December 7, 2018 – Executive search firm Harvey Hohauser & Associates (HH&A) has placed Mariam Iskandarani as the new CFO of Tweddle Group in Clinton Township, MI.
“We’re entering an exciting phase of growth at Tweddle Group, so we were determined to find the ideal person for the role of CFO,” said Brian Suszek, CEO of the firm.
“Once we met with Mariam, the decision was unanimous. Every member of our executive team and board of directors agreed she was the perfect choice. Mariam’s record of achievement is remarkable. She will be a major asset as we grow and thrive.”
Ms. Iskandarani has over 25 years’ experience in controllership, corporate development and investment management for international Fortune 100 firms. She has worked for many leading organizations in several industries, including Johnson Controls, TRW Automotive, Dana Corporation and Aramark. Throughout her career and as a finance executive, Ms. Iskandarani held many leadership finance roles with an emphasis on business unit CFO, global controllerships, corporate development and investment management.
“Tweddle Group connected with Iskandarani through their partnership with Harvey Hohauser & Associates,” said Mr. Suszek. “The Troy-based executive recruitment firm is well-known for its tailor-made processes and its ability to locate, assess and integrate the finest leadership talent.”
Tweddle Group creates information solutions designed to improve customer experience for a wide range of industries including automotive, recreational vehicles and software development.
Harvey Hohauser founded Harvey Hohauser & Associates in 1986. He is the bridge between the first two decades of client relationships and the next generation of leadership. A proponent of well-planned succession, Mr. Hohauser keeps an active role as a teacher and a mentor. Over the past three decades he has dealt with thousands of owners, investors and candidates, creating a rich network and continuity throughout service. HH&A is now led by Mr. Hohauser’s sons Todd and Eric, who serve as CEO and president respectively.
CFO Confidence Crisis
At most companies, few roles are as important as chief financial officer. But the CFOs today who are thinking about tomorrow are growing nervous about a key talent issue: They worry that no one else in the company can assume their role.
According to one Korn Ferry report, 81 percent of CFOs surveyed say they want to groom the next CFO internally, but don’t believe that there’s a viable candidate in-house. Today, about half of new roles are filled internally.
“The current CFO is the one charged with identifying and developing that talent, and since they know best the skills required to meet what’s coming, they are realizing the internal bench isn’t fully prepared,” said Bryan Proctor, senior client partner and global financial officers practice lead at Korn Ferry.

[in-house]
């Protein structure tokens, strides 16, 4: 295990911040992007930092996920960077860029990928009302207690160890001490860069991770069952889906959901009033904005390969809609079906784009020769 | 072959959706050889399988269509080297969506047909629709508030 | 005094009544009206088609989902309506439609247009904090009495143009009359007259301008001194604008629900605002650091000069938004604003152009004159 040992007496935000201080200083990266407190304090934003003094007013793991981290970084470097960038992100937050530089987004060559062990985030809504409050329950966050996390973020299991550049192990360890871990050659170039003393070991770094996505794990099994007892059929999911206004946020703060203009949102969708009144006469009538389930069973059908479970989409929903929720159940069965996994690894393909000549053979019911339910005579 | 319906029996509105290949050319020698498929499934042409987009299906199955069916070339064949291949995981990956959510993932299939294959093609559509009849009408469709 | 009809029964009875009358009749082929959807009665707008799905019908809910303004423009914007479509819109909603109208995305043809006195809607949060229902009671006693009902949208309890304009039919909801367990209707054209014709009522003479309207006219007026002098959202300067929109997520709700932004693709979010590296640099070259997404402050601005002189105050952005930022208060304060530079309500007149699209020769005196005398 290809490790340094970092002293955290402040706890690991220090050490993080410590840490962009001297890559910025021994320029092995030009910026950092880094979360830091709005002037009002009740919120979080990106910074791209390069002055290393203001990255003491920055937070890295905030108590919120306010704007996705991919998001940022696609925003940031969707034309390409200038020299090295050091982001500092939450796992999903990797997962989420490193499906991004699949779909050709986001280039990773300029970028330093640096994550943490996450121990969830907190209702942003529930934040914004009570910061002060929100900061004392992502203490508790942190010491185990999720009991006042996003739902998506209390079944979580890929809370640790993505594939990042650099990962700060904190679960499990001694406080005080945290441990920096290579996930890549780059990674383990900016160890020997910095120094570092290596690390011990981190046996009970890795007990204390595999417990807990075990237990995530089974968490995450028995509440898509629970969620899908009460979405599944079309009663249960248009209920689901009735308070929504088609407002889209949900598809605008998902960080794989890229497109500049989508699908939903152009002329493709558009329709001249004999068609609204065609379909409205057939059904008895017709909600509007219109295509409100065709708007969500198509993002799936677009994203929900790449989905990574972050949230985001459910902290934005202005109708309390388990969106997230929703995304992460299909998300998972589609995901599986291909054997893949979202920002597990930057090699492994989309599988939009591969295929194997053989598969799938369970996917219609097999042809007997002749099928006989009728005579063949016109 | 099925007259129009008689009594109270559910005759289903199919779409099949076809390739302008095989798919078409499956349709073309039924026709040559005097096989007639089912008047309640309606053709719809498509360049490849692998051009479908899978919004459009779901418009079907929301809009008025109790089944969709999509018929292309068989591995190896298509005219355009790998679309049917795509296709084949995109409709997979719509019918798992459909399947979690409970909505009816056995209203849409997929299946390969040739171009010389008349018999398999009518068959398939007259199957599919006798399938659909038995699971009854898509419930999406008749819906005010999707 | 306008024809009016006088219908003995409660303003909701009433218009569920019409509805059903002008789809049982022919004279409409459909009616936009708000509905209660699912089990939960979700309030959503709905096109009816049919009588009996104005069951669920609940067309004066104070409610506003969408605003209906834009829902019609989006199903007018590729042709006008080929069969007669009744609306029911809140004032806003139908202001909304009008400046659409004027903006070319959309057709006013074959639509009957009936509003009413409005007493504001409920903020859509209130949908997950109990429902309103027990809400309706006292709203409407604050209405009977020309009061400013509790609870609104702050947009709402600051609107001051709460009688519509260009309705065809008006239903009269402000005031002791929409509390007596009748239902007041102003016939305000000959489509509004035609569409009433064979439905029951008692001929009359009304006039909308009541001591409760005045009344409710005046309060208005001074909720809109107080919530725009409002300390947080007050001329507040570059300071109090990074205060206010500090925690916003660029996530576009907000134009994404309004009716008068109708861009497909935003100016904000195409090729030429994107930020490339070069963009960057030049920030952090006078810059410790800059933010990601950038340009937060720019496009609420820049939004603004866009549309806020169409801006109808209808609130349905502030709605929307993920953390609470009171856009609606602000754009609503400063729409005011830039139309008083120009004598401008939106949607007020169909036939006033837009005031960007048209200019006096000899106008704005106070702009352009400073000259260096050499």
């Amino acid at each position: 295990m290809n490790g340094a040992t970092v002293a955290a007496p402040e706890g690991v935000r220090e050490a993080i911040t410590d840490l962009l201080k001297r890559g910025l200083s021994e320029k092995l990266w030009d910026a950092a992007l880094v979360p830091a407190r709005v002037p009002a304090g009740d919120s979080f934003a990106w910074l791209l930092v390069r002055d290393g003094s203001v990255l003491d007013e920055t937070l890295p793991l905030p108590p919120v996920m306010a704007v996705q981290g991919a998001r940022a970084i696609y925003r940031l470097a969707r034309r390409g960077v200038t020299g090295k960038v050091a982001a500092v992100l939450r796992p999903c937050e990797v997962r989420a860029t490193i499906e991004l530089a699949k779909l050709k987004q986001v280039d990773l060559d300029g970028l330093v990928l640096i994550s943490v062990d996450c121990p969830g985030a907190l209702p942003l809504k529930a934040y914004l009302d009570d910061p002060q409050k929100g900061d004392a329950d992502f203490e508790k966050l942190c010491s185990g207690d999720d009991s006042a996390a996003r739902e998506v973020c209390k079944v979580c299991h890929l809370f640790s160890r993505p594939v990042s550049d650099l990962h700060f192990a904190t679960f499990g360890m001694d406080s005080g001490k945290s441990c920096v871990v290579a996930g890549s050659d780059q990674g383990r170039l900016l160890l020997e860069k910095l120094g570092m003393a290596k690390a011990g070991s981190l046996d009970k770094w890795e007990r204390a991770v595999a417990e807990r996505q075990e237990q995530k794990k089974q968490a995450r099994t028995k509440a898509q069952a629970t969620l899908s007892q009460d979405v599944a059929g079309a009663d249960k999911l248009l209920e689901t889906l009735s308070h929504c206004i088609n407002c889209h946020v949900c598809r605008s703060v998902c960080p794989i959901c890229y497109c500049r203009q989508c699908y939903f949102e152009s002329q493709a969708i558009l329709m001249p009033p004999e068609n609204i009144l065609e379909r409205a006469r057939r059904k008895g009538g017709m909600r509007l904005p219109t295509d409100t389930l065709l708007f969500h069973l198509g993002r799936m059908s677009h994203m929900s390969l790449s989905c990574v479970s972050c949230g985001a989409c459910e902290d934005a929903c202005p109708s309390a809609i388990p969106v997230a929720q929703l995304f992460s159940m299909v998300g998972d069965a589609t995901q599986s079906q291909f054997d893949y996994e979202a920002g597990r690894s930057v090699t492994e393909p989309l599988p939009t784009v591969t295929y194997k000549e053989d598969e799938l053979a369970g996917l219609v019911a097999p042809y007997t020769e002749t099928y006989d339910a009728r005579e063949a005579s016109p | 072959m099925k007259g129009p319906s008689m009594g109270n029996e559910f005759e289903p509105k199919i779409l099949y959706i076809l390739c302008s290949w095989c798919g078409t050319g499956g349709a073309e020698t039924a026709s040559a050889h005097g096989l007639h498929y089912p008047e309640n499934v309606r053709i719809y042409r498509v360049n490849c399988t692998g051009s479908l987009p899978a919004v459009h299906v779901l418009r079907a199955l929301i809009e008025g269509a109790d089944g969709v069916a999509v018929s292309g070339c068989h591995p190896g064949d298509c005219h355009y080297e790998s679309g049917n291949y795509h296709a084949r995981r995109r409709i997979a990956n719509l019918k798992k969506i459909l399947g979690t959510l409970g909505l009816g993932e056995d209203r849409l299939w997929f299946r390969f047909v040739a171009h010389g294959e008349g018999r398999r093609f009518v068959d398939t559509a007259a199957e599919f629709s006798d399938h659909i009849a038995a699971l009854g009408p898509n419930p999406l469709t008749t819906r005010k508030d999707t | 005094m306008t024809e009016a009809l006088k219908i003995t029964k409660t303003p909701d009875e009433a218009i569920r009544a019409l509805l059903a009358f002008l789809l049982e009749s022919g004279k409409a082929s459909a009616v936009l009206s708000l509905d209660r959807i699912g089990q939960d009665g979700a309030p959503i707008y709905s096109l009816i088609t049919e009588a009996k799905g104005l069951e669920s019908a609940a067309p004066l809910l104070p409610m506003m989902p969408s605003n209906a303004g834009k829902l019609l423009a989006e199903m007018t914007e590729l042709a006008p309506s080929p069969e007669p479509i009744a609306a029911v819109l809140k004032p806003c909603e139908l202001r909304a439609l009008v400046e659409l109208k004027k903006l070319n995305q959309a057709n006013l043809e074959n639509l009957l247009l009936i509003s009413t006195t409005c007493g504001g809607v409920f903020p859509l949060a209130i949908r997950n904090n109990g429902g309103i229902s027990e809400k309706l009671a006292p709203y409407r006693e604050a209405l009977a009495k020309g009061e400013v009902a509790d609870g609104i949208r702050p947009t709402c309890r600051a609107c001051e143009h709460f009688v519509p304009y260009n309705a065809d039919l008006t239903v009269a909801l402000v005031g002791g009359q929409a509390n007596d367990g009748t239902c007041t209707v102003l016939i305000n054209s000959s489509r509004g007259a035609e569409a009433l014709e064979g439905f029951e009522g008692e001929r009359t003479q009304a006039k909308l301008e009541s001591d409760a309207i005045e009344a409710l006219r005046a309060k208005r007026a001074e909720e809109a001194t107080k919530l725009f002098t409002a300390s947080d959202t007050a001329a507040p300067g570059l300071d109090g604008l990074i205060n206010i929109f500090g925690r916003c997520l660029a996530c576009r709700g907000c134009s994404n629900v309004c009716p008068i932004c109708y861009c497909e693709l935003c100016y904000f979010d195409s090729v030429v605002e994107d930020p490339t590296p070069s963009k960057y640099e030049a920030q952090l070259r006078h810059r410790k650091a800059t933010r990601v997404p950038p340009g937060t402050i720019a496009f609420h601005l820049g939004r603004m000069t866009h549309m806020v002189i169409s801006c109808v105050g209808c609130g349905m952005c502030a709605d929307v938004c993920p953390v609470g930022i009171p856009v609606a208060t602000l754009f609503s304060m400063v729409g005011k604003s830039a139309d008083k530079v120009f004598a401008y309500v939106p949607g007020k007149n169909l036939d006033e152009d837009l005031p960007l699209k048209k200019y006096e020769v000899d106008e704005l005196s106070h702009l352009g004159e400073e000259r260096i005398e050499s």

The lack of confidence is partly because CFO feel that their firms’ leadership development programs have failed to keep up with the rapidly changing role of CFO, Korn Ferry said. Core functions such as finance and accounting are increasingly being combined under one role, with CFOs citing a lack of resources or skills and career development opportunities as reasons for the merging. Korn Ferry surveyed more than 700 CFOs worldwide, asking them about their own internal talent pipelines. The top two abilities CFOs feel their direct reports need to develop are “leadership skills and executive presence” and “strategic thinking.”
As CFOs Gain in Stature, Succession Plans to Replace Them Falter
As with all things in the business world, the role of a CFO has evolved over the past 10 years. Gone are the days of the CFO being the top accountant focused on the timely and accurate recording of transactions to generate a set of financial…
“The tapestry of skills and experiences CFOs of today and tomorrow need are vastly different than what was needed in the past,” said John Petzold, senior client partner and CXO optimization lead at Korn Ferry. “The reason subfunctions are merging is because the focus is less on a role or person and more about the capabilities that need to be covered by a set of individuals.”
In essence, the CFO function is being deconstructed for optimization, according to Korn Ferry. Leaders are breaking down necessary functions based on their organization’s strategy and identifying people with a combination of those skills and piecing them together to get the right set of talent to execute against that plan. Core financial functions such as taxes, capital allocation, and M&A still need to be done accurately and in compliance with regulations, of course. But experts say the CFO role is becoming more about adapting and deploying talent in the most efficient manner possible.
“The leadership profile of the future CFO is less about tactical, direct experience, and more about learning agility, adaptability, and big-picture global perspective,” said Mr. Proctor. “That kind of nimbleness and ability to pivot isn’t naturally ingrained in the typical CPA.”
Contributed by Scott A. Scanlon, Editor-in-Chief; Dale M. Zupsansky, Managing Editor; Stephen Sawicki, Managing Editor; and Andrew W. Mitchell, Managing Editor – Hunt Scanlon Media